Here we are again: International Women’s Day.
For detractors of IWD, and women’s issues in general, a profound sticking point seems to be: why the hell do we need an international day for women? Isn’t this whole feminism business a bit passé? Don’t we already have stuff like equal opportunity acts, female prime ministers and chicks at the top of the charts? What are the sheilas whinging about this time?
And sure, if you’re a woman in a position of privilege – and women who are white, cisgender, straight and educated are definitely in positions of privilege – life is definitely better for you than for than it was for your grandma, thanks to leaps forward in legislation and social attitudes towards women.
But if you’re a chick, particularly if you’re trans, a woman of colour, queer, disabled, neuroatypical or outside the narrow bounds of current beauty standards, it’s likely that you still cop it on the daily: discrimination, belittlement, infantilisation, objectification, and general crappy attitudes.
So what can IWD, a day that for many is easily dismissible as just a gesture, a pantomime of concern for women’s rights in which even Sportsbet can participate, actually do about this? Why do we need gestures like this?
Because gestures matter.
Despite electing a female prime minister, we still saw shock jocks telling the world that she should be drowned at sea in a chaff bag; regardless of equal opportunity acts, women in Australia still earn 16.2% less than men; and as the ABC has shown with their recent By The Numbers report on women in music, the arts remain male-dominated regardless of how many bajillions of dollars Beyoncé and Adele are making.
It’s illegal in Australia to discriminate on the basis of age, disability, race, sex, gender identity and sexual orientation (surprisingly, considering the atrocious lack of same sex marriage legislation in this country), but that’s not reflected in the numbers and lived experiences of most women. This discrimination happens on a cultural level, and this is where gestures start to make a difference.
Consider the massive changes in attitudes towards homosexuality and HIV that occurred over the course of just one generation, thanks to awareness campaigns, protests, tireless activists working for recognition, and high-profile members of the queer community successfully raising consciousness of LGBTI issues. This translated into changes in policy, improvement in quality of life for queer people, and a better world in general. Sure, we’re not 100% of the way there yet (lookin’ at you, prevaricating Australian politicians, with your same-sex marriage squeamishness), but things are better, in large part thanks to cultural gestures – the little things.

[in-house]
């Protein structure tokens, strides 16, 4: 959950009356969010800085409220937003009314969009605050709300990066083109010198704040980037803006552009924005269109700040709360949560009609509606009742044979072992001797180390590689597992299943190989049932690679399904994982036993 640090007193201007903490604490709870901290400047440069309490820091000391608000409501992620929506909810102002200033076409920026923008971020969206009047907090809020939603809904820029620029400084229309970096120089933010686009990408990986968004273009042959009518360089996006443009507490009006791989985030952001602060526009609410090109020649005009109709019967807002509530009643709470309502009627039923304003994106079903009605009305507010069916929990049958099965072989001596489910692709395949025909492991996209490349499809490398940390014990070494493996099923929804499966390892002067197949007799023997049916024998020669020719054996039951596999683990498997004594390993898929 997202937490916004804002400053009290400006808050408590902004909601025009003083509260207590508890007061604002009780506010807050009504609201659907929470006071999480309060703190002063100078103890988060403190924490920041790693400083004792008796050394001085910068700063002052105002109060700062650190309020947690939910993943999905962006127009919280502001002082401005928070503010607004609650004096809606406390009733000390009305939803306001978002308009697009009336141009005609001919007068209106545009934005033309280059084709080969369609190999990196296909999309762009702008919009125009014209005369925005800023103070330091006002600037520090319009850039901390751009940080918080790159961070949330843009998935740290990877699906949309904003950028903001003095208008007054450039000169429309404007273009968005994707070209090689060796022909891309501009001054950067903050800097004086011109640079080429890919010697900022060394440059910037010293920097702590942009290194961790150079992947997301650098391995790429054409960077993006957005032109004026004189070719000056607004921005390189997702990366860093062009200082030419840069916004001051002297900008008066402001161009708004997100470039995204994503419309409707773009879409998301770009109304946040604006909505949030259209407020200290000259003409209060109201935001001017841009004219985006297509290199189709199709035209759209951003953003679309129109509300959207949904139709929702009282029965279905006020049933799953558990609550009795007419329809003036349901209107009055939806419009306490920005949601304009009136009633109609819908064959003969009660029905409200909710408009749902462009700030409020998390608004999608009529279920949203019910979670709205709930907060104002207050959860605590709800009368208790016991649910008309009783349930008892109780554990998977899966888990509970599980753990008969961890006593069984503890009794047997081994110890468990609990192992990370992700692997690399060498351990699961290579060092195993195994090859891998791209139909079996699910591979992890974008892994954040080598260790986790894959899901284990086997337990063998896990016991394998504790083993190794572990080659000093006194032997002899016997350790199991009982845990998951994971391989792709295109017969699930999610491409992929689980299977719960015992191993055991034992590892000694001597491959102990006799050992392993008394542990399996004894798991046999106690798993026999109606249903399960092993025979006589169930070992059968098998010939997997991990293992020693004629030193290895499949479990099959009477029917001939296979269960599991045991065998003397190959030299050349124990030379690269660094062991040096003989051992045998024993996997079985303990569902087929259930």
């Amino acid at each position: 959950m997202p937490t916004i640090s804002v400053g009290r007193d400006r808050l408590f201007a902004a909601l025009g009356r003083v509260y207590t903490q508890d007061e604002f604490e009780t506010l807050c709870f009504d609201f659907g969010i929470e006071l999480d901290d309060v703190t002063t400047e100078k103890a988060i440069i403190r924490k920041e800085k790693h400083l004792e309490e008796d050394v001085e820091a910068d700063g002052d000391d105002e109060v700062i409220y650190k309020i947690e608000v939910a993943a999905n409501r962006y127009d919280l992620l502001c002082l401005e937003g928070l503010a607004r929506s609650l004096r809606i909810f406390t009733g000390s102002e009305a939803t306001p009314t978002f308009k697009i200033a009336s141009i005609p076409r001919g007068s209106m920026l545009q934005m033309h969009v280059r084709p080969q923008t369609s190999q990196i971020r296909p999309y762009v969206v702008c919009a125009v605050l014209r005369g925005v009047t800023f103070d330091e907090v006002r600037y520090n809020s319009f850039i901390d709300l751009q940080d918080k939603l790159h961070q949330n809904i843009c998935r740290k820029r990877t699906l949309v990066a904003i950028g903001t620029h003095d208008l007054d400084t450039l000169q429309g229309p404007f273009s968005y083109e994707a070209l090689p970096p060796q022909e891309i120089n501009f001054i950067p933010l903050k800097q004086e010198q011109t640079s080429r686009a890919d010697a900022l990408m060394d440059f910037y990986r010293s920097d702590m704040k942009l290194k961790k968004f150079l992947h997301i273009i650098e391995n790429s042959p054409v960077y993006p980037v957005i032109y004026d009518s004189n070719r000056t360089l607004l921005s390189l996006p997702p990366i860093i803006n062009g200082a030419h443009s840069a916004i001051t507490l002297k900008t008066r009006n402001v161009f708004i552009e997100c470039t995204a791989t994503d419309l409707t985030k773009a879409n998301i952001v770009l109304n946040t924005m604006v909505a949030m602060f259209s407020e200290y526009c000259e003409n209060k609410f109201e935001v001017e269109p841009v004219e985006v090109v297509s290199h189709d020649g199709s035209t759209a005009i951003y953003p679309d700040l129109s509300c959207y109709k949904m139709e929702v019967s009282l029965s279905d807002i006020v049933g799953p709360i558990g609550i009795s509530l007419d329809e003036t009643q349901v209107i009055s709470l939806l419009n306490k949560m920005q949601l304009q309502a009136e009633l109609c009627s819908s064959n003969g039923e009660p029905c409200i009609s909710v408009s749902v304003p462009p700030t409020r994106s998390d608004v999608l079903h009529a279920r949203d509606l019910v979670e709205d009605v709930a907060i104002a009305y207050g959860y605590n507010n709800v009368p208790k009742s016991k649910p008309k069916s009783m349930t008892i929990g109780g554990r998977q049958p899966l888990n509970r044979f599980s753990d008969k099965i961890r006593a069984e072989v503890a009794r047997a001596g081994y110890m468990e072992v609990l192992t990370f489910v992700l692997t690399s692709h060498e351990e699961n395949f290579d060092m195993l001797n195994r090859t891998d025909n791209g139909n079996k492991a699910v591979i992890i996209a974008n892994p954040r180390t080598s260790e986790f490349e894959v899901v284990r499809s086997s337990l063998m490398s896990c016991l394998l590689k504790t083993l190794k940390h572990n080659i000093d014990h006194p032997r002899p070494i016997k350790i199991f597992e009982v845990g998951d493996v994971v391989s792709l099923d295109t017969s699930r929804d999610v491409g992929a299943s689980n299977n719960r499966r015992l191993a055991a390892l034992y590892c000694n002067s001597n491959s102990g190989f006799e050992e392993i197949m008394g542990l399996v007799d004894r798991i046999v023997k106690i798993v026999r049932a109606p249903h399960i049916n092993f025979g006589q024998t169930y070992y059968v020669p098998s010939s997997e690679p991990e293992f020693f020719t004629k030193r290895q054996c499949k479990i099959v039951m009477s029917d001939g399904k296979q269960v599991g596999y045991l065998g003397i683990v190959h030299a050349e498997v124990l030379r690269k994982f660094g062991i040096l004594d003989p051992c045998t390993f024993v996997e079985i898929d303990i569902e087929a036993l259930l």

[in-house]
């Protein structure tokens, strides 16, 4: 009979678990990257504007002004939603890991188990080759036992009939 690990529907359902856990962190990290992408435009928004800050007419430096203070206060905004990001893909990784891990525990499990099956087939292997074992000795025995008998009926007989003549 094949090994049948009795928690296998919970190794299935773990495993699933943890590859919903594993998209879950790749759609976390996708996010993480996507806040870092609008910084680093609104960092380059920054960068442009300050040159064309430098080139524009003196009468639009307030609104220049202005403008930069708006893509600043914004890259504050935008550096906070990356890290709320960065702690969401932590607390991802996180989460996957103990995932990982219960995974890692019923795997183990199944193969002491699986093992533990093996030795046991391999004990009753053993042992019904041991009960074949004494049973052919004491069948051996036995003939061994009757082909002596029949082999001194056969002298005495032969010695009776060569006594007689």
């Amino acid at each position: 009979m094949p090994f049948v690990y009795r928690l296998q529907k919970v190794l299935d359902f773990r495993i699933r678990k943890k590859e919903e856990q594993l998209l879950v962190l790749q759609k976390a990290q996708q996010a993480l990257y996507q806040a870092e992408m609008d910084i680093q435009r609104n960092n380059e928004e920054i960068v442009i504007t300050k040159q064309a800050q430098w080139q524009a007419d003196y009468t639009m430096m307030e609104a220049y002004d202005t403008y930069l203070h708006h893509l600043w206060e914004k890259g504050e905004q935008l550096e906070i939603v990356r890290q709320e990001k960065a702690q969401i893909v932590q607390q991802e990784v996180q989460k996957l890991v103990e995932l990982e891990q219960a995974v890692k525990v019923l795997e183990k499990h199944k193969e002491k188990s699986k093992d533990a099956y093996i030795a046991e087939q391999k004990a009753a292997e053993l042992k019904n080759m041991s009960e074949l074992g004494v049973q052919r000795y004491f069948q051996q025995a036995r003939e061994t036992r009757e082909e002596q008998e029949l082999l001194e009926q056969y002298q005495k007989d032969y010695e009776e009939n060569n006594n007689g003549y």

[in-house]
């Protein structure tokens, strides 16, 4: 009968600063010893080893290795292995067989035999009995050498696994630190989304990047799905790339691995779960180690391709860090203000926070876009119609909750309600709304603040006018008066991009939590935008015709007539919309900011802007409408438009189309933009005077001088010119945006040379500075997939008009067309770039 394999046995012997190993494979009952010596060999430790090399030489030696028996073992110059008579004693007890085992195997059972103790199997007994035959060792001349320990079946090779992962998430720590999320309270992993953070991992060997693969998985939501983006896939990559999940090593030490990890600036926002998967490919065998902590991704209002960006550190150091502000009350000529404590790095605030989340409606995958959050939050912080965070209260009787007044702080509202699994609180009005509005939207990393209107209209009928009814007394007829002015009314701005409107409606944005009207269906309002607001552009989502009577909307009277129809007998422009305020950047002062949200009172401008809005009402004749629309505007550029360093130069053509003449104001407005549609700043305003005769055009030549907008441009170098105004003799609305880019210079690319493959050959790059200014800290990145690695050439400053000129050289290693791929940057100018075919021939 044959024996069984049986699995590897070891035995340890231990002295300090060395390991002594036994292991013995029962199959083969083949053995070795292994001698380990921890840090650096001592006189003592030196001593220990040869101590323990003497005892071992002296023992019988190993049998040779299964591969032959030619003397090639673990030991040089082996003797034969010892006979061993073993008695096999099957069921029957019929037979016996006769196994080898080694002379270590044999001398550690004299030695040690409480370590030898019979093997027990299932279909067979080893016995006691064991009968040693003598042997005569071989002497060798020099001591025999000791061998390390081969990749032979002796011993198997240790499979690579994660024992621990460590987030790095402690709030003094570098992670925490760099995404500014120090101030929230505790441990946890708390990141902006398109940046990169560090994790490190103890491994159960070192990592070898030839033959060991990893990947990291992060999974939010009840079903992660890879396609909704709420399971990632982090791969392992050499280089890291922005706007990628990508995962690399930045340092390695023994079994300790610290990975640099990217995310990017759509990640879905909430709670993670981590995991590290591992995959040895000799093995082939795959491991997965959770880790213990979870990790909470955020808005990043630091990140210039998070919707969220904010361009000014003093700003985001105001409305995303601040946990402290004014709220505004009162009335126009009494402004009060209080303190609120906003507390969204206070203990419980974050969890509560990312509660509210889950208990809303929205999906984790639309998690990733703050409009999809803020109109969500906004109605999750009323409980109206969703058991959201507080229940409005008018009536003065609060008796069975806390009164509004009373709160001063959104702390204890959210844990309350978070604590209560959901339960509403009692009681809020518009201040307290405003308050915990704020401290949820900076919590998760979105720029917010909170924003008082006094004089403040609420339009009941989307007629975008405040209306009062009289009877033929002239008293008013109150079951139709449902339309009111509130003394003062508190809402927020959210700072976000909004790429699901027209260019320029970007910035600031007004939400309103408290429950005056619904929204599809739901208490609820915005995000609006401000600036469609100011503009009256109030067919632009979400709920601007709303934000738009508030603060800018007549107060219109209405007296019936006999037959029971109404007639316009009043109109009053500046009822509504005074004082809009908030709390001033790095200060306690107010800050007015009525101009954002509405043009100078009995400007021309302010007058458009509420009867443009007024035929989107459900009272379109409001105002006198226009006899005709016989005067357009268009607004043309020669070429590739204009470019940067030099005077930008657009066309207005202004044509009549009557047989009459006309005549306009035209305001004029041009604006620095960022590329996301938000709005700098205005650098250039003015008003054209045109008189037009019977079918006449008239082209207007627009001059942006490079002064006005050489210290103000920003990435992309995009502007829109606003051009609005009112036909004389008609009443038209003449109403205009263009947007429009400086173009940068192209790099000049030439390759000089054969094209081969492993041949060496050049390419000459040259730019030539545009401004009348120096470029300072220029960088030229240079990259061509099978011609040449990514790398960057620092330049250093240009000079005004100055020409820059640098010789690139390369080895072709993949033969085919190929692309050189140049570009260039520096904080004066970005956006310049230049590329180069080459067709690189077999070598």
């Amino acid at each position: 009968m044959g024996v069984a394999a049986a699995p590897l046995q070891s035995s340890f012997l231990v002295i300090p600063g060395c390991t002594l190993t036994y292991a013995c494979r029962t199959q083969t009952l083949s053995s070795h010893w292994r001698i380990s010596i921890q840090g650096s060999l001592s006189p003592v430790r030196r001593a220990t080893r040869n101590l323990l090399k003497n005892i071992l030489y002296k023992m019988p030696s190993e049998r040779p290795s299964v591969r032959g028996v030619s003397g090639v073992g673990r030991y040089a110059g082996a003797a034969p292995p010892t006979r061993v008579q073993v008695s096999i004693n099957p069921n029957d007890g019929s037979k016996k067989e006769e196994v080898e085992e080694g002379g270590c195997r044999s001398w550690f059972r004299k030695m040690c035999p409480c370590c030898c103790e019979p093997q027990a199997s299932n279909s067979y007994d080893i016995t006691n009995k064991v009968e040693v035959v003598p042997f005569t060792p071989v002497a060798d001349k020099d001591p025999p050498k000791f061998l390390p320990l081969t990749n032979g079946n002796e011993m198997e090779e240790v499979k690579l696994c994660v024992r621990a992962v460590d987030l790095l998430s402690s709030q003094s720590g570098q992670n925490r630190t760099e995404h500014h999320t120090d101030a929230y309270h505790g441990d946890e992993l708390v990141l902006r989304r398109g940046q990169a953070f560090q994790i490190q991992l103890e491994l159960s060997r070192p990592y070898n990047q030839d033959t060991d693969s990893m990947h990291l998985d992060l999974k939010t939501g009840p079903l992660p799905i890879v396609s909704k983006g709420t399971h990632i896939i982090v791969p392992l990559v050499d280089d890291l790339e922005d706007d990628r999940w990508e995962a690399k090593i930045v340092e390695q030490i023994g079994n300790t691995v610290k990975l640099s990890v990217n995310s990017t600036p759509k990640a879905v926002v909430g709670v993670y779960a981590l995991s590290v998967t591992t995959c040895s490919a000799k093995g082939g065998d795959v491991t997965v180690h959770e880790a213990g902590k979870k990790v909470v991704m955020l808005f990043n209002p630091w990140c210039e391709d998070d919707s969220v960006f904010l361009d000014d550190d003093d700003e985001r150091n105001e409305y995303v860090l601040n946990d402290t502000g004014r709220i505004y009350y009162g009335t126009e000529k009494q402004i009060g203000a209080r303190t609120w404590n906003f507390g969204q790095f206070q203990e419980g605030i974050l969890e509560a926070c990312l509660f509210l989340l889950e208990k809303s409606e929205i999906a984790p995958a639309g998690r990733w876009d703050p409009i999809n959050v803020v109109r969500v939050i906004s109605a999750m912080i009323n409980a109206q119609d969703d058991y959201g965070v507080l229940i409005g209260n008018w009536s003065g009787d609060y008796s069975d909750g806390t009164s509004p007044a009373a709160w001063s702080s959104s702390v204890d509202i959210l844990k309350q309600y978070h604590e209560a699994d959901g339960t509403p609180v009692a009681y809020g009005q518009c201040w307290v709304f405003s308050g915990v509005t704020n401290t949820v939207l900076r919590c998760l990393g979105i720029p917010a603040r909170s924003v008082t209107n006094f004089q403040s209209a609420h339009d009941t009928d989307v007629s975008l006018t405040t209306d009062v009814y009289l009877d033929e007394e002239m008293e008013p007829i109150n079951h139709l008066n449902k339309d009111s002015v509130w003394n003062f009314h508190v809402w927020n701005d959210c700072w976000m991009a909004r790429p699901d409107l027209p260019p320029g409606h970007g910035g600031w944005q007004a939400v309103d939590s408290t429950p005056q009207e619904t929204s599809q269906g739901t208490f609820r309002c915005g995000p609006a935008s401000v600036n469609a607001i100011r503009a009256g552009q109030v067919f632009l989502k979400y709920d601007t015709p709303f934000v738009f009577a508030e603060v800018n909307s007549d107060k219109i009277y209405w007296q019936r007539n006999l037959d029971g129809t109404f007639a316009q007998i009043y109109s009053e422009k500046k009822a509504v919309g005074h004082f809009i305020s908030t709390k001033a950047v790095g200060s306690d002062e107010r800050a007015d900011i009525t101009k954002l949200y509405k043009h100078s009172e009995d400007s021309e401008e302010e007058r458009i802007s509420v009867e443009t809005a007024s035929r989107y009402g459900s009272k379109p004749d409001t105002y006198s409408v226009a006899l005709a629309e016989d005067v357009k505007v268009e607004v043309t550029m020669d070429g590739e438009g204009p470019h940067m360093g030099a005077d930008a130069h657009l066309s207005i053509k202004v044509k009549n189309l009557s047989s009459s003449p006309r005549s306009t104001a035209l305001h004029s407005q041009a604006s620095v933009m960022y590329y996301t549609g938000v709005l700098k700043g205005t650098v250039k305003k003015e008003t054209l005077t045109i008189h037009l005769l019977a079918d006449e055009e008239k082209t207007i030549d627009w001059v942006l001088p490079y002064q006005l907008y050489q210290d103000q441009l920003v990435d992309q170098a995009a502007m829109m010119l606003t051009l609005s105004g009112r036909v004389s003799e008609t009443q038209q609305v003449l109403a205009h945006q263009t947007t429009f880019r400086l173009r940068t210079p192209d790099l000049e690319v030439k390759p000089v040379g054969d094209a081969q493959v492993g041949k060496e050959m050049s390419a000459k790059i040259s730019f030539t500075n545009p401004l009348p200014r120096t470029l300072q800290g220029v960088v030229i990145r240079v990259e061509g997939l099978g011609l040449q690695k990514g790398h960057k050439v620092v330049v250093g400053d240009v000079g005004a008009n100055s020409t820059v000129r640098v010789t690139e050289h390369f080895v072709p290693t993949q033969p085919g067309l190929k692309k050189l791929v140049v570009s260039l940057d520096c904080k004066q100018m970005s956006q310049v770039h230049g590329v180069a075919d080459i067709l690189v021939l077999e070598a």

We’re in an era of little things now.
Things like: if you write a review of a wildly popular and talented all-female rock band and include the phrase “sirens beckoning us onto their mojo ship“, you’re going to get some push back, because that is demonstrative of the kind of attitude that discourages women from participating in music for fear of being sexualised at the expense of their art.
Things like: if you chuck a shit-fit about Triple J dedicating one day of the year (one day!!!) to playing all female artists, a bunch of pissed off chicks are going to hand your arse to you on Facebook, because your wilful blindness to the gender inequality on our national broadcaster’s airwaves is offensive at best and dangerous at worst.
Things like: if you can’t see the underlying motivation behind a push to change pedestrian crossing lights to 50% female figures, regardless of whether it’s actually a good investment of time and energy, you’re going to encounter resistance, because it shows that you’ve not put even an iota of thought into why this might be a priority for some people.
And the response to all these little things is part of a much bigger thing: a push for broad, inter-community, cultural and social change. Unconscious bias is a thing. Unintentional sexism is real. Gestures, consciousness raising, online activism – they all matter, because they change minds. Forgive me my earnestness, but once you change minds, you change the world.
If the people responsible for distributing cultural criticism or starting conversations in public online spaces are aware of their own biases, then the conversation will change. The conversation changing means that depictions of women will change, which means that the ways in which young women view themselves will change, which will change the way young women approach making art/participating in culture/moving through the world, which then will go on to change cultural attitudes to women in general which will make things easier for women everywhere because it will have become Normal for Women to Just Do Shit without it Being A Big Deal. Do you see what I am getting at here?!
Believe it or not, attitudes are linked to actions; if someone is encouraged to think of women as people in one sphere of their life, they are less likely to degrade or abuse them in another aspect of their life. If it becomes normal for women to be in bands, it will no longer be normal for women in the crowd to be groped and assaulted. If half of our politicians are women, we can stop focusing on who’s got what bits and start paying attention to the policies they’re pushing.
Cultural representation matters. Cultural attitudes matter. Change at a micro level becomes change at a macro level. The personal is political. All that good shit.
Happy International Women’s Day. Keep on arguing (respectfully) in the comments. Every little bit matters.
Image: Wayne Taylor / Getty.